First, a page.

Reciprocal facilitation between large herbivores and ants in a semi-arid grassland

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Li , X , Zhong , Z , Sanders , D , Smit , C , Wang , D , Nummi , P , Zhu , Y , Wang , L , Zhu , H & Hassan , N 2018 , ' Reciprocal facilitation between large herbivores and ants in a semi-arid grassland ' , Proceedings of the Royal Society B. Biological Sciences , vol. 285 , no. 1888 , 20181665 . https://doi.org/10.1098/rspb.2018.1665

Title: Reciprocal facilitation between large herbivores and ants in a semi-arid grassland
Author: Li, Xiaofei; Zhong, Zhiwei; Sanders, Dirk; Smit, Christian; Wang, Deli; Nummi, Petri; Zhu, Yu; Wang, Ling; Zhu, Hui; Hassan, Nazim
Contributor: University of Helsinki, Department of Forest Sciences
Date: 2018-10-10
Language: eng
Number of pages: 9
Belongs to series: Proceedings of the Royal Society B. Biological Sciences
ISSN: 0962-8452
URI: http://hdl.handle.net/10138/257514
Abstract: While positive interactions have been well documented in plant and sessile benthic marine communities, their role in structuring mobile animal communities and underlying mechanisms has been less explored. Using field removal experiments, we demonstrated that a large vertebrate herbivore (cattle; Bos tarurs) and a much smaller invertebrate (ants; Lasius spp.), the two dominant animal taxa in a semi-arid grassland in Northeast China, facilitate each other. Cattle grazing led to higher ant mound abundance compared with ungrazed sites, while the presence of ant mounds increased the foraging of cattle during the peak of the growing season. Mechanistically, these reciprocal positive effects were driven by habitat amelioration and resource (food) enhancement by cattle and ants (respectively). Cattle facilitated ants, probably by decreasing plant litter accumulation by herbivory and trampling, allowing more light to reach the soil surface leading to microclimatic conditions that favour ants. Ants facilitated cattle probably by increasing soil nutrients via bioturbation, increasing food (plant) biomass and quality (nitrogen content) for cattle. Our study demonstrates reciprocal facilitative interactions between two animal species from phylogenetically very distant taxa. Such reciprocal positive interactions may be more common in animal communities than so far assumed, and they should receive more attention to improve our understanding of species coexistence and animal community assembly.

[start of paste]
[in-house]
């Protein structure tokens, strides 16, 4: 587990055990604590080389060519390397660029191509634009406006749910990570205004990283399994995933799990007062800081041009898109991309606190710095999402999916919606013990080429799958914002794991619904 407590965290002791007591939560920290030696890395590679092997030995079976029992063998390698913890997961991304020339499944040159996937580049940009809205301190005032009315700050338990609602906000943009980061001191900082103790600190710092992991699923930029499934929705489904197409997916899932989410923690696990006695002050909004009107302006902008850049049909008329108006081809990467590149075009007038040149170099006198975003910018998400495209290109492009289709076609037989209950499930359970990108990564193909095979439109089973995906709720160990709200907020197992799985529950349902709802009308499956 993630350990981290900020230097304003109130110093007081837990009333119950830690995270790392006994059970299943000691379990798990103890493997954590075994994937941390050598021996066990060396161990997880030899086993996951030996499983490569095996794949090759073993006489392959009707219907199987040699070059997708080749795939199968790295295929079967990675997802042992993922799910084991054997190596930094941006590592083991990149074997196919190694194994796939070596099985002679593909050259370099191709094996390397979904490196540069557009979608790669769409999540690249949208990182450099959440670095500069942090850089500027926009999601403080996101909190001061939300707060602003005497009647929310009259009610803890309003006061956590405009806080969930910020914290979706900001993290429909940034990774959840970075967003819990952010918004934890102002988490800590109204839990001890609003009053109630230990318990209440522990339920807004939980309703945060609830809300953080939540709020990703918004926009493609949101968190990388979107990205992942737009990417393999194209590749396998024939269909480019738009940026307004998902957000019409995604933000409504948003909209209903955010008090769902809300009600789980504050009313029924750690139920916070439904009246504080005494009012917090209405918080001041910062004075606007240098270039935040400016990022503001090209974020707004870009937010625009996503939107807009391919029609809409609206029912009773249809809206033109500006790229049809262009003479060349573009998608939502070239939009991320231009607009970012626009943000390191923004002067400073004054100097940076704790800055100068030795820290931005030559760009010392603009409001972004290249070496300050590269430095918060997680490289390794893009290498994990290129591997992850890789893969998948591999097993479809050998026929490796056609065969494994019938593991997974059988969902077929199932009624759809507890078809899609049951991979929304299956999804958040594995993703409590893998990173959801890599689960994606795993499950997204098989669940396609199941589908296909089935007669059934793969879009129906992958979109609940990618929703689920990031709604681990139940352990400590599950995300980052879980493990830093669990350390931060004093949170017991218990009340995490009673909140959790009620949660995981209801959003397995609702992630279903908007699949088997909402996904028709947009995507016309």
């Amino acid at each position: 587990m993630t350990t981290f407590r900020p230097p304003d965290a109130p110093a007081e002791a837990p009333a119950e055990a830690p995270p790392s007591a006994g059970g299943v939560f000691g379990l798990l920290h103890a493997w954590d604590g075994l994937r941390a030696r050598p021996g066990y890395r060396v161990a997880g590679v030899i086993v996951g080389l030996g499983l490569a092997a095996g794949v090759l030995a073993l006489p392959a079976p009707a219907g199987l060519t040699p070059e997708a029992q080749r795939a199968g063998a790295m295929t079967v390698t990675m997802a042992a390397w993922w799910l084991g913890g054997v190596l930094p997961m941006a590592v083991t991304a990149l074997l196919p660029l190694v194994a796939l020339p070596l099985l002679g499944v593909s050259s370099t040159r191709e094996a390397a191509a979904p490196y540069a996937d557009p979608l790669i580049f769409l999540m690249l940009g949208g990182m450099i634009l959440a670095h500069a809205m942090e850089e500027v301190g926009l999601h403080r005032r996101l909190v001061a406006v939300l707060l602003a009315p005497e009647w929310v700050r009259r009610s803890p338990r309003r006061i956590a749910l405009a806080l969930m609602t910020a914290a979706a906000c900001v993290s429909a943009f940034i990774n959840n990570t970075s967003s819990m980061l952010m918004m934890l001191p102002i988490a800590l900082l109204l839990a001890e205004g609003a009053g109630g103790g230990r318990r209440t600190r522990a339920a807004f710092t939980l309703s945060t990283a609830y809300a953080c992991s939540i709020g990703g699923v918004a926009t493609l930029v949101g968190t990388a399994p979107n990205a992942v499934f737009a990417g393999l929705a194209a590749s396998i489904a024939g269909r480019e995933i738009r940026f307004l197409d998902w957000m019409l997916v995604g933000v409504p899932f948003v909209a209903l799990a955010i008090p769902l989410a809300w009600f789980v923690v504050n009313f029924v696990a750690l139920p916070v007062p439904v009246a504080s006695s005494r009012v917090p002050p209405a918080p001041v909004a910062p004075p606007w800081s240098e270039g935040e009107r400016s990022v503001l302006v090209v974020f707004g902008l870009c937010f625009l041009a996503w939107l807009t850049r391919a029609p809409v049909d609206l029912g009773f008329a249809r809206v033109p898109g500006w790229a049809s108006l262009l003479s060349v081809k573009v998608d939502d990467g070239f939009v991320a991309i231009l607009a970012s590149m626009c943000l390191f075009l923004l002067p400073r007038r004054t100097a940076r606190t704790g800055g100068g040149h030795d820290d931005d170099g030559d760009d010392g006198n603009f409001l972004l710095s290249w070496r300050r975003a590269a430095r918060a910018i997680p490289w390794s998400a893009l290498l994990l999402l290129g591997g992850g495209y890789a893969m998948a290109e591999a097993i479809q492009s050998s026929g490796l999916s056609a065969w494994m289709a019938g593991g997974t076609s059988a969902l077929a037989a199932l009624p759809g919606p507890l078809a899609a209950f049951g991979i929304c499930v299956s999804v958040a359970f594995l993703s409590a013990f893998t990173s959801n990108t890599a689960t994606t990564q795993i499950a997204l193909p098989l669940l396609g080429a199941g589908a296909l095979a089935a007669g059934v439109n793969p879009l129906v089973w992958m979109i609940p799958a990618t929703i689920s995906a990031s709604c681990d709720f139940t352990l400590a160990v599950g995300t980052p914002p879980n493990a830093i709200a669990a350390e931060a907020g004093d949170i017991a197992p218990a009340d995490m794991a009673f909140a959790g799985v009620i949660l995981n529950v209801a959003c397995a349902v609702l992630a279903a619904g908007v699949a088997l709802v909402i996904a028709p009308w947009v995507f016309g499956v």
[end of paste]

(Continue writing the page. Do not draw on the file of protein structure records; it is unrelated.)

Subject: facultative mutualism
ecosystem engineering
facilitation
resources availability
indirect effects
soil nutrients
POSITIVE INTERACTIONS
ECOSYSTEM ENGINEERS
PLANT-COMMUNITIES
VEGETATION MOSAICS
SPECIES RICHNESS
COMPETITION
SCALE
DIVERSITY
CATTLE
PERFORMANCE
1181 Ecology, evolutionary biology
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